The Telegraph
Since 1st March, 1999
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Danger behind wide-eyed stares

London, Jan. 10: Diana, Princess of Wales, had a rare condition called sanpaku, and so does Cherie Blair, according to the artist David Hockney.

Sanpaku is a Japanese word that means “three whites”.

Hockney noticed that in photographs and on television, Cherie Blair gazes out with the typical sanpaku wide-eyed stare, the whites of her eyes clearly visible above and below the iris.

Sanpaku is a term used in Bo-Shin, a system of medical diagnosis developed in Japan in the 1750s. Followers of the system, which is related to the Zen principle of Yin and Yang balance, believe it is possible to read physical and mental health in body features and facial expressions. The eyes relate to the nervous system.

“All babies are born sanpaku,” says Jon Sandifer, a Bo-Shin expert based in London. Unfortunately, being sanpaku in adulthood is not an advantage. “Ideally, we want to show whites on either side of our eyes when we look head on,” he says.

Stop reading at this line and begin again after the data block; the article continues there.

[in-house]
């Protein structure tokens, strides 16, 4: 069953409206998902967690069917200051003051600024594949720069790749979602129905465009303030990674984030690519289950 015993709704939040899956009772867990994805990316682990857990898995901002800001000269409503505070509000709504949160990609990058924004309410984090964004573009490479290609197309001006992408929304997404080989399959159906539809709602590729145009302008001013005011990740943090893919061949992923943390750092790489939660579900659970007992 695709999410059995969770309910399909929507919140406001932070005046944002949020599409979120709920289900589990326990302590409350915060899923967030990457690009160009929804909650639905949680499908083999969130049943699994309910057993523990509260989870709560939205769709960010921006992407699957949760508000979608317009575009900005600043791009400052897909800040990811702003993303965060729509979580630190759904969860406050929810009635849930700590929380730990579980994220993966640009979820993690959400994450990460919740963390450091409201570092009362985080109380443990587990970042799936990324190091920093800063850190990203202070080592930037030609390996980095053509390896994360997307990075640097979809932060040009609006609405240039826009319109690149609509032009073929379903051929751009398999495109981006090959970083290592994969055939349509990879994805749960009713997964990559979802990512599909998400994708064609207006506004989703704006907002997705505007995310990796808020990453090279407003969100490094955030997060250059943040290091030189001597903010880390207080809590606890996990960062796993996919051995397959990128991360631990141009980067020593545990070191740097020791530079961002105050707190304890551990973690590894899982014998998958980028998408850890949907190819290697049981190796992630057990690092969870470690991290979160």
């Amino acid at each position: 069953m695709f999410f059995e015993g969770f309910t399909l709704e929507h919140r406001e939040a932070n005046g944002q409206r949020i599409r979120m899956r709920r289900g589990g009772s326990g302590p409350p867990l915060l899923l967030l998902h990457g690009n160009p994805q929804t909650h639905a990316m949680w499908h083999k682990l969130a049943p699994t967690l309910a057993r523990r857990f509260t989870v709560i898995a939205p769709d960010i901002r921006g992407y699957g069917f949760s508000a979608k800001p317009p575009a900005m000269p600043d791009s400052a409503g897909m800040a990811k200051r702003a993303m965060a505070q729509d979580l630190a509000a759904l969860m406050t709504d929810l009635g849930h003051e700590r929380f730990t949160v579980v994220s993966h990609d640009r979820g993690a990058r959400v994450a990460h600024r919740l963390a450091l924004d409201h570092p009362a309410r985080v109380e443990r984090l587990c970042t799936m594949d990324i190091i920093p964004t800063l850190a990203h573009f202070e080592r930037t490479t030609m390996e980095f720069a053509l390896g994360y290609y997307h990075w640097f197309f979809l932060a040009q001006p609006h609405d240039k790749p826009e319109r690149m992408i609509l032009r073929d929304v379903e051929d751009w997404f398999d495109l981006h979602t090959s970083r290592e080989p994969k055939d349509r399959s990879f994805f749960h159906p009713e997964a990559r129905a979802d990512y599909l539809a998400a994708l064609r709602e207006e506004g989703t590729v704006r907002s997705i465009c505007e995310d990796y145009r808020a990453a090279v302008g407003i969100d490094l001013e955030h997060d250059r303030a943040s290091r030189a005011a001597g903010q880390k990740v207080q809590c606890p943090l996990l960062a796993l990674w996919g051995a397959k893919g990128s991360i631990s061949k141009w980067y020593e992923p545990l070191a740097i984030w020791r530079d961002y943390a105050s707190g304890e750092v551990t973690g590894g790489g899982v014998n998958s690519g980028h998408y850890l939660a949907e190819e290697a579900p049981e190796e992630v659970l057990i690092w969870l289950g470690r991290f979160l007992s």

“Showing white above or below the iris denotes imbalance.” More chillingly, people who are sanpaku are believed to be more prone to violent death. John Lennon was sanpaku, as was John F. Kennedy.

There are two types of sanpaku. Yang sanpaku is when the whites show above the iris. This is rare and is usually associated with anger and aggression. Yin sanpaku, when the whites show below the iris, is associated with vulnerability. “These people, like Princess Diana, see the world at an angle and are likely to run into trouble in their lives,” says Sandifer.

Cherie Blair, who has white showing all the way round her eyes, could be said to be doubly afflicted. Luckily, sanpaku is curable, but it can take time. Sandifer suggests taking up sports that require good hand-eye co-ordination. “Games like tennis and squash help to exercise the nervous system. Martial arts are also excellent.”

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